Delivering Data Happiness

Recently, a happiness meme has been making its way around the data quality blogosphere.

Its origins have been traced to a lovely day in Denmark when Henrik Liliendahl Sørensen, with help from The Muppet Show, asked “Why do you watch it?” referring to the typically negative spin in the data quality blogosphere, where it seems we are:

“Always describing how bad data is everywhere.

Bashing executives who don’t get it.

Telling about all the hard obstacles ahead. Explaining you don’t have to boil the ocean but might get success by settling for warming up a nice little drop of water.

Despite really wanting to tell a lot of success stories, being the funny Fozzie Bear on the stage, well, I am afraid I also have been spending most of my time on the balcony with Statler and Waldorf.

So, from this day forward: More success stories.”

In his recent blog posts, The Ugly Duckling and Data Quality Tools: The Cygnets in Information Quality, Henrik has been sharing more success stories, or to phrase it in an even happier way: delivering data happiness.


Delivering Data Happiness

I am reading the great book Delivering Happiness: A Path to Profits, Passion, and Purpose by Tony Hsieh, the CEO of Zappos.

Obviously, the book’s title inspired the title of this blog post. 

One of the Zappos core values is “build a positive team and family spirit,” and I have been thinking about how that applies to data quality improvements, which are often pursued as one of the many aspects of a data governance program.

Most data governance maturity models describe an organization’s evolution through a series of stages intended to measure its capability and maturity, tendency toward being reactive or proactive, and inclination to be project-oriented or program-oriented.

Most data governance programs are started by organizations that are confronted with a painfully obvious need for improvement.

The primary reason that the change management efforts of data governance are resisted is because they rely almost exclusively on negative methods—they emphasize broken business and technical processes, as well as bad data-related employee behaviors.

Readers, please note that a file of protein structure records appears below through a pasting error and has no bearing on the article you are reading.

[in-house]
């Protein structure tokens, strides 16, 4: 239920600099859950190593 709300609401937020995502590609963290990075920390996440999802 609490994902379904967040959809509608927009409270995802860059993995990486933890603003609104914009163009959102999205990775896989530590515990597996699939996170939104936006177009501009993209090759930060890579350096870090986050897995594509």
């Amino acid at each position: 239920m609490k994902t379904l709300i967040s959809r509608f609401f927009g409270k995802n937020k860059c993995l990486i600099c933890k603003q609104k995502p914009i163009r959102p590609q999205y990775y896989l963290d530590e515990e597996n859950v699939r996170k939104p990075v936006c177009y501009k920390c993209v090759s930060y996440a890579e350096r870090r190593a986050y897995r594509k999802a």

Although these problems exist and are the root cause of some of the organization’s failures, there are also unheralded processes and employees that prevented other problems from happening, which are the root cause of some of the organization’s successes.

“The best team members,” writes Hsieh while explaining the Zappos core values, “take initiative when they notice issues so that the team and the company can succeed.” 

“The best team members take ownership of issues and collaborate with other team members whenever challenges arise.” 

“The best team members have a positive influence on one another and everyone they encounter.  They strive to eliminate any kind of cynicism and negative interactions.”

The change management efforts of data governance and other enterprise information initiatives often make it sound like no such employees (i.e., “best team members”) currently exist anywhere within an organization. 

The blogosphere, as well as critically acclaimed books and expert presentations at major industry conferences, often seem to be in unanimous and unambiguous agreement in the message that they are broadcasting:

“Everything your organization is currently doing regarding data management is totally wrong!”

Sadly, that isn’t much of an exaggeration.  But I am not trying to accuse anyone of using Machiavellian sales tactics to sell solutions to non-existent problems—poor data quality and data governance maturity are costly realities for many organizations.

Nor am I trying to oversimplify the many real complexities involved when implementing enterprise information initiatives.

However, most of these initiatives focus exclusively on developing new solutions and best practices, failing to even acknowledge the possible presence of existing solutions and best practices.

The success of all enterprise information initiatives requires the kind of enterprise-wide collaboration that is facilitated by the “best team members.”  But where, exactly, do the best team members come from?  Should it really be surprising whenever an enterprise information initiative can’t find any using exclusively negative methods, focusing only on what is currently wrong?

As Gordon Hamilton commented on my previous post, we need to be “helping people rise to the level of the positive expectations, rather than our being codependent in their sinking to the level of the negative expectations.”

We really need to start using more positive methods for fostering change.

Let’s begin by first acknowledging the best team members who are currently delivering data happiness to our organizations.


Related Posts

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The Road of Collaboration

Common Change

Finding Data Quality

Declaration of Data Governance

The Balancing Act of Awareness

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